|Afghan church, Mumbai, India.www.dgde.gov.in|
An Anglican Church in South Mumbai, India, was built by the East India company with a view to commemorating those killed in the first disastrous Afghan War of 1838 -1842 (the Battle of Maiwand near Kandahar) and this historical church is a mute testimony to them who fought hard to safeguard the prestige of the British Crown. This unexpected worst defeat dampened the morale of the British forces stationed here for a while. This church is called the Church of St. John the Evangelist.The work was begun in 1847 and the church was consecrated on January 07, 1858 by Bishop Harding. Viceroy James Bruce Elgin, a Scotsman was a major contributor in his personal capacity towards costs of construction.-. However, work on 60-metre high bell tower was completed by 1865. Frequently referred to as the Afghan Church, it is in Navy Nagar - inside a Naval Base (formerly British, now Indian) in the Colaba area of Mumbai (Bombay).
This beautiful church exemplifies early Victorian English Gothic revival architecture and has excellent multi-colored stained glass windows, the high ventilators for better air circulation inside the church and majestic entrance to the church. This monument is simply a personification of poignant stories of the soldiers in stone. The church was once a small thatched chapel, a kilo meter south in what was then known as the "Sick Bungalows", now a busy part of Mumbai. The British East India company took appropriate steps, as initiated by the British back home, to build a solid memorial for the British army of the first Afghan war.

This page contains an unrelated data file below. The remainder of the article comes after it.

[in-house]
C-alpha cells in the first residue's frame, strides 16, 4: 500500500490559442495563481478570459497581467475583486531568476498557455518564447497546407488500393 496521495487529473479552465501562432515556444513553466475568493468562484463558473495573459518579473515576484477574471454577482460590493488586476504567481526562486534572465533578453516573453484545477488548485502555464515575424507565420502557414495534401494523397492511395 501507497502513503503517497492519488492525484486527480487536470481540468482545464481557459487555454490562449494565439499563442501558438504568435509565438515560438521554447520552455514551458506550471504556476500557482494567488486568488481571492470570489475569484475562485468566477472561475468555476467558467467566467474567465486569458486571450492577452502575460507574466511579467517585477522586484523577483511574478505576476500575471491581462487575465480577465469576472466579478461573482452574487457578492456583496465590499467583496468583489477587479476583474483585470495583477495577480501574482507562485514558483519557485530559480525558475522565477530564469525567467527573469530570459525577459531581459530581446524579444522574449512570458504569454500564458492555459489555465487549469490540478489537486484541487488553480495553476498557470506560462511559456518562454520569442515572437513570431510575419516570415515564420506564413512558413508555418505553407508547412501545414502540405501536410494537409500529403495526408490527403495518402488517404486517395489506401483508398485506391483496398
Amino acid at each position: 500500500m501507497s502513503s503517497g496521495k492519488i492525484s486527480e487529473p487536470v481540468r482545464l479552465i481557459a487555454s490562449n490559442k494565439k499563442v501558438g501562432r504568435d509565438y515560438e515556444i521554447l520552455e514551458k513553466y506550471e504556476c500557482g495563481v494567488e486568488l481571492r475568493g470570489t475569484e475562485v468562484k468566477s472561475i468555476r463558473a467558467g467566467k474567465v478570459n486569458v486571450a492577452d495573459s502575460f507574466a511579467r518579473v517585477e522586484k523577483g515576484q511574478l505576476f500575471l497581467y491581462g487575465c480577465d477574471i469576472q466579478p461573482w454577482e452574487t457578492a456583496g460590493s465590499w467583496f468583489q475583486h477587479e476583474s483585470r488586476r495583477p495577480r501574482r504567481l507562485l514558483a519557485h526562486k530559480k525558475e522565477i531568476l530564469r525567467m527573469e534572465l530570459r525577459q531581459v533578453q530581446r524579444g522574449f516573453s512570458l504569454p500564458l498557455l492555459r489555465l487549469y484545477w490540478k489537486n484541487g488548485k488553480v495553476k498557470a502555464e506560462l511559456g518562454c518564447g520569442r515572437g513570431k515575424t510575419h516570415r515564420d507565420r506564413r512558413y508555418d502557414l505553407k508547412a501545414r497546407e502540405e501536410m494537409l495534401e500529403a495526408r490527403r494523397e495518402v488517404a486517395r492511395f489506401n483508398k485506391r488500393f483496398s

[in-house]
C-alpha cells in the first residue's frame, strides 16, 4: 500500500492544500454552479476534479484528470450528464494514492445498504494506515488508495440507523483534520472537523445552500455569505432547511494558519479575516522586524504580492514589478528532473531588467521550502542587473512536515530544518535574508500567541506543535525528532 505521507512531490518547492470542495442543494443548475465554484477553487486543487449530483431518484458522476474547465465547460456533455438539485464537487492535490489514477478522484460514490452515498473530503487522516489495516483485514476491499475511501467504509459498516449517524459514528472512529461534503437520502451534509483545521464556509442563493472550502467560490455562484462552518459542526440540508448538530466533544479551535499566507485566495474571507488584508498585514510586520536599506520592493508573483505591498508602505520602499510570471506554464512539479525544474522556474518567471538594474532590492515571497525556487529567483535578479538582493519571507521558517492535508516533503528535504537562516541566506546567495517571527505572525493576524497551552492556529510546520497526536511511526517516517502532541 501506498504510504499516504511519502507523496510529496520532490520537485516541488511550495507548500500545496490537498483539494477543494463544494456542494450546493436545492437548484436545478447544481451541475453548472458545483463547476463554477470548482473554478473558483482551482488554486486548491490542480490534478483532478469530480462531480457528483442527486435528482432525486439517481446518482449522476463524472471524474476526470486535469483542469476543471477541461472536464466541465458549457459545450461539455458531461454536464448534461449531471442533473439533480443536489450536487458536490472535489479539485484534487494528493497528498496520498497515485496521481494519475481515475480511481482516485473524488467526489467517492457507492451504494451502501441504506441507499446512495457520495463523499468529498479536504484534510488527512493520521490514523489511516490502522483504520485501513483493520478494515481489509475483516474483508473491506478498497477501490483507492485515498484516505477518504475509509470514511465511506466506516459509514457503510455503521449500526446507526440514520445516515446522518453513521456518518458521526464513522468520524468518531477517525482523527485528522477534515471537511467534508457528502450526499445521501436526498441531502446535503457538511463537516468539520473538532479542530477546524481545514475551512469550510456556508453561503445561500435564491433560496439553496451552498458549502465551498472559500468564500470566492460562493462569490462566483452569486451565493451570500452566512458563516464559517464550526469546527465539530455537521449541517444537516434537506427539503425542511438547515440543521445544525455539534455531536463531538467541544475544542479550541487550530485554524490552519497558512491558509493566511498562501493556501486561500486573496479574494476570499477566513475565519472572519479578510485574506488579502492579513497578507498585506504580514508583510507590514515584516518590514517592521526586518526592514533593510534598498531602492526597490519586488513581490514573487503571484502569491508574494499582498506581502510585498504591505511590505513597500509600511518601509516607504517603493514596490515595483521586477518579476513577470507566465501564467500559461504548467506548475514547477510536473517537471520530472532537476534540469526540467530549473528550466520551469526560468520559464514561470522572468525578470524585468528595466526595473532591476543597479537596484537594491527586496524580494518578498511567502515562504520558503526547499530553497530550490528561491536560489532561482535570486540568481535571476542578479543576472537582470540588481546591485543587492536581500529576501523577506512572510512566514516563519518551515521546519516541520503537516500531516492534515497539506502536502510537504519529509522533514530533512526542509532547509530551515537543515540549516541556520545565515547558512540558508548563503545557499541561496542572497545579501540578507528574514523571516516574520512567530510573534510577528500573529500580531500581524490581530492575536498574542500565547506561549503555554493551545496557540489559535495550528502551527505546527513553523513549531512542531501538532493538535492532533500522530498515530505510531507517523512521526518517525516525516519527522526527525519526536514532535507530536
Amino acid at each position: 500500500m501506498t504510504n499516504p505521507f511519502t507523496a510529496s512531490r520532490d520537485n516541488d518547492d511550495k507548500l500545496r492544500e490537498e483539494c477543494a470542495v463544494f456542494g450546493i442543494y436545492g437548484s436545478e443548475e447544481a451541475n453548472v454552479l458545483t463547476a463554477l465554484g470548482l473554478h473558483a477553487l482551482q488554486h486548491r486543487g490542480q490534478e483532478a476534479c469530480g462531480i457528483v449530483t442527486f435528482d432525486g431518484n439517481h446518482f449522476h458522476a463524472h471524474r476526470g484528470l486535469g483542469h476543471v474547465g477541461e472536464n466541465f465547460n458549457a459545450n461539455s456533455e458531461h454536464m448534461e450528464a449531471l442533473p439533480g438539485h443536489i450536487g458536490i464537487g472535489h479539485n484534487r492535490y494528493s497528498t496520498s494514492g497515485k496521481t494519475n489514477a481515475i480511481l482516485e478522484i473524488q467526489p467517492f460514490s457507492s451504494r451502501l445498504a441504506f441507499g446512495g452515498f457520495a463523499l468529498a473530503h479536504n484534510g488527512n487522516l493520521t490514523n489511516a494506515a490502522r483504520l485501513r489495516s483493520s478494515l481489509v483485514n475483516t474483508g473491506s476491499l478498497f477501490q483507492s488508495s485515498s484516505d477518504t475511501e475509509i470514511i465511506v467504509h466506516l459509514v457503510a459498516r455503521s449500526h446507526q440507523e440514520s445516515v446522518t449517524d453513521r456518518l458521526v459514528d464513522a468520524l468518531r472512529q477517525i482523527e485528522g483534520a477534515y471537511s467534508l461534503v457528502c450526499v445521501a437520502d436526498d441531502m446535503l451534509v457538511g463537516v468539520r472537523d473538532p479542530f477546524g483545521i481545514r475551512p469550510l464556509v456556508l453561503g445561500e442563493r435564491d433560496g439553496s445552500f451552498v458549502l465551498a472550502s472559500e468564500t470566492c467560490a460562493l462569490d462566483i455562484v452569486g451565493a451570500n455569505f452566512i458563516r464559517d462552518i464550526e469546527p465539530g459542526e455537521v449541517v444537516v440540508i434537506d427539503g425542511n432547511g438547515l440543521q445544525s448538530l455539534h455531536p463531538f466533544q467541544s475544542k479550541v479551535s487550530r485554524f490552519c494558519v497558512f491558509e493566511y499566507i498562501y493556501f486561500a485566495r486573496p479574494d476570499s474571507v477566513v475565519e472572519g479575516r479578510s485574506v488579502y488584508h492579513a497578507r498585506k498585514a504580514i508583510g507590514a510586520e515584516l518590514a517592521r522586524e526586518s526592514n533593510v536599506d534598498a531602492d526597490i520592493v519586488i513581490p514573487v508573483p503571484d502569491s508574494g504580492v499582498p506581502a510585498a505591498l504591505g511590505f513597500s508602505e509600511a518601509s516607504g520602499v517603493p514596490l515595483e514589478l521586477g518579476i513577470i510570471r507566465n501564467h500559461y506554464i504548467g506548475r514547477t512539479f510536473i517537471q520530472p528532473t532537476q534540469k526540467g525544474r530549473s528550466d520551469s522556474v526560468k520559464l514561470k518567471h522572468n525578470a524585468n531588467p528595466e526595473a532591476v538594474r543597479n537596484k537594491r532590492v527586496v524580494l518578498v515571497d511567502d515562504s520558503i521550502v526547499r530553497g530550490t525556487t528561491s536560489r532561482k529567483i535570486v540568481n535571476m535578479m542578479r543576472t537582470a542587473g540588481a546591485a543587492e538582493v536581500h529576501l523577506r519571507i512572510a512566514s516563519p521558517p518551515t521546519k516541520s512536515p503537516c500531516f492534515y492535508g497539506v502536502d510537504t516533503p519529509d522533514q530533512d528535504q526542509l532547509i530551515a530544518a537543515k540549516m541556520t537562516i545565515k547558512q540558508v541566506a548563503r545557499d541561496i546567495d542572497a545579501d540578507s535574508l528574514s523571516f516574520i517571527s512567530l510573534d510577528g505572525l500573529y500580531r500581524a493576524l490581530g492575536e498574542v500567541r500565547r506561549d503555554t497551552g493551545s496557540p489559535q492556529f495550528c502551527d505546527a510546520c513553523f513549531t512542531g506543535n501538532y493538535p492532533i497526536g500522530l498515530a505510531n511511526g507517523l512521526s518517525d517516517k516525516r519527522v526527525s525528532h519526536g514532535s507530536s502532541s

|Goreme cappadocia, Afghan Church, Mumbai, .tripadvisor.com|
|The Afghan Church,Mumbai; the Guild of the Holy Standard. victorianweb.org|
|Afghan Church, Mumbai, by sheroyt. flickr.com|
01. It was the heaviest and worst ever defeat the British suffered yet. It shook the morale of the best British regiments.
02 War Records also mention that in the first Afgan-British encounter only one person, one Surgeon William Brydon - a medical officer - three out of 16,000 men, returned safely to Jalalabad, now in Pakistan to tell the tale of a war in which the English army was trounced by the Afghan soldiers (who were good at gorilla warfare) and the rest were perished near Kandahar.
03. The other two lucky survivors were the French General, who led Ranjit Singh's army and his administrative head, and a Parsi gentleman called Nowrojee.
04. As for Indian soldiers, most of them were from Dharmasala Battalion of Raja Rajit Singh's army.
05. Many of the Indian sepoys were massacred,
thrown down from the fort wall and some were burnt alive